|TCI must plan for impacts of climate change|
|Friday, 06 January 2012 10:49|
The Turks and Caicos Islands and other Caribbean nations must plan for the impacts of climate change and rising sea level on tourism and local residents, a new study illustrates.
The recently completed Caribsave Climate Change Risk Atlas phase 1 document says that “decision makers should adopt a precautionary approach and ensure that measures are taken to increase the resilience of economies, businesses and communities to climate related hazards.”
Funded by the U.K. Department for International Development and the Australian Agency for International Development, the 24-page document provides the TCI with information on:
“Many policies and plans for action are in place, but serious financial resource shortages along with limited technical capacities hinder the successful adaptation efforts across most government ministries and other stakeholder groups,” the document says.
Because the TCI economy is relying its main industry — tourism — to pull it out of the global recession, growth in that sector should be tempered with protection of natural resources and the need for greater controls in the planning process.
Among the most apparent effects of climate change is the increasing frequency and intensity of tropical storms and the damage they can inflict on the low-lying islands.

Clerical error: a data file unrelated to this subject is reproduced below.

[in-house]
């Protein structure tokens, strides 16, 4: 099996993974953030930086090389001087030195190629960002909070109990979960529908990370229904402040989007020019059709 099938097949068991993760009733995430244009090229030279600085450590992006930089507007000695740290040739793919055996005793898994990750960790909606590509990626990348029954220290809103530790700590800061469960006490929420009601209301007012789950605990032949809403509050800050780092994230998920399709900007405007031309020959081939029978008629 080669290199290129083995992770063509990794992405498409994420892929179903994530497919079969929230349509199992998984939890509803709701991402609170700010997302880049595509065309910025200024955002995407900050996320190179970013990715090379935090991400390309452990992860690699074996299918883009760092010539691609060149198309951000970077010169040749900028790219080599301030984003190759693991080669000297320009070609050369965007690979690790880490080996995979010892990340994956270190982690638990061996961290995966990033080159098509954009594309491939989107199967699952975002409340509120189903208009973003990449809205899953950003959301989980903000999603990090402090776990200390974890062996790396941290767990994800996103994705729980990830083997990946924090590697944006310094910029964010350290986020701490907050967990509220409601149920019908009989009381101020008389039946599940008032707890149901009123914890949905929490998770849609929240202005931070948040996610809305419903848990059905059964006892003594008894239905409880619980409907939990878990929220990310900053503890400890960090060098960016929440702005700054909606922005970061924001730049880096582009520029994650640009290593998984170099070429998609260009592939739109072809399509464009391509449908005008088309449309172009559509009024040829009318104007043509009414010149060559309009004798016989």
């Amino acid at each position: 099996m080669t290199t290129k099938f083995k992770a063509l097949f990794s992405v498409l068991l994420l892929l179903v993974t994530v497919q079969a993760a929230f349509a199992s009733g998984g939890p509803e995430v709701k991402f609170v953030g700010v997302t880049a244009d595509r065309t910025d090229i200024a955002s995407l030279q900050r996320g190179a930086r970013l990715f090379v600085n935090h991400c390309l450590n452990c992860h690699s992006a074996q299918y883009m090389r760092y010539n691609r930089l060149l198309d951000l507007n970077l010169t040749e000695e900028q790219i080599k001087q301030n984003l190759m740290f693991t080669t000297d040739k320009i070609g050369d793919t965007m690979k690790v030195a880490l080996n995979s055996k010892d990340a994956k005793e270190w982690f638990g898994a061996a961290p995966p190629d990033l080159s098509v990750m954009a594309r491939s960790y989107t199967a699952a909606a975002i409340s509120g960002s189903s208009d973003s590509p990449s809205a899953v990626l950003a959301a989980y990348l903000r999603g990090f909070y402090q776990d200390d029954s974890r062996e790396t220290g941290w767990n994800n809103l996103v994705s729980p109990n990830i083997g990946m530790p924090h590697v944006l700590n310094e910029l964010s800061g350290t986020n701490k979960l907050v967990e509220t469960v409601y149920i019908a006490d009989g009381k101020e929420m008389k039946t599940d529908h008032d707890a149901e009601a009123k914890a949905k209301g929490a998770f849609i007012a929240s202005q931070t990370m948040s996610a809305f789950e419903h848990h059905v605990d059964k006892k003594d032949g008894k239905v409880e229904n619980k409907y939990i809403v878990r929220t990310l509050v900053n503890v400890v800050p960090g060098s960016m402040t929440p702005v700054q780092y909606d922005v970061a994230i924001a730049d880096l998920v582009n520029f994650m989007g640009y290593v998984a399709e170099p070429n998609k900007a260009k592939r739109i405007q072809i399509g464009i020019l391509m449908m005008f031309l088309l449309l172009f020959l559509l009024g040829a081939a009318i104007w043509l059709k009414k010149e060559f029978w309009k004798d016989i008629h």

Hurricanes Ike and Hanna in 2008 caused losses and damages of $22.8 million in tourism, agriculture, fisheries, and hotel and retail trade, plus waste removal. Another $30 million in damage was inflicted on the country’s health sector, mostly for the transfer of patients to other facilities for care.
Rising sea level also portends serious problems for the many resorts that are built close to the shore which provide significant income for government and employment for residents.
The study showed that if sea level rises .5 metres, more than half of the beach will be lost in Grand Turk West Shore (53 percent) and historic Cockburn Town (65 percent). At 2 metres, all of the beach will be lost in Cockburn Town, and at 3 metres, all of the beach in Grand Turk Cruise Centre and Grand Turk West Shore would be under water.
The Department of Disaster Management in collaboration with the Department of Environment and Coastal Resources worked with the members of Caribsave to carry out site visits and data collection for the document that aimed at being “a springboard towards TCI starting to take the issue of climate change more seriously.”
DECR urged the public to read the document to help understand the real effects of climate change and what can be do to prepare for it.
The Climate Change Risk Atlas can be found on DECR’s website at www.environment.tc. For more information, contact DECR at 649-941-5122 (Providenciales), 649-946-2801 (Grand Turk), or 649-946-3709 (South Caicos), or e-mail
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The authors, marine ecologist Marsha Pardee and terrestrial ecologist Kathleen Wood, are long-time TCI residents and respected scientists in their fields.
Below are links to their articles, plus related news articles, documents and laws.
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Links to environmental documents and laws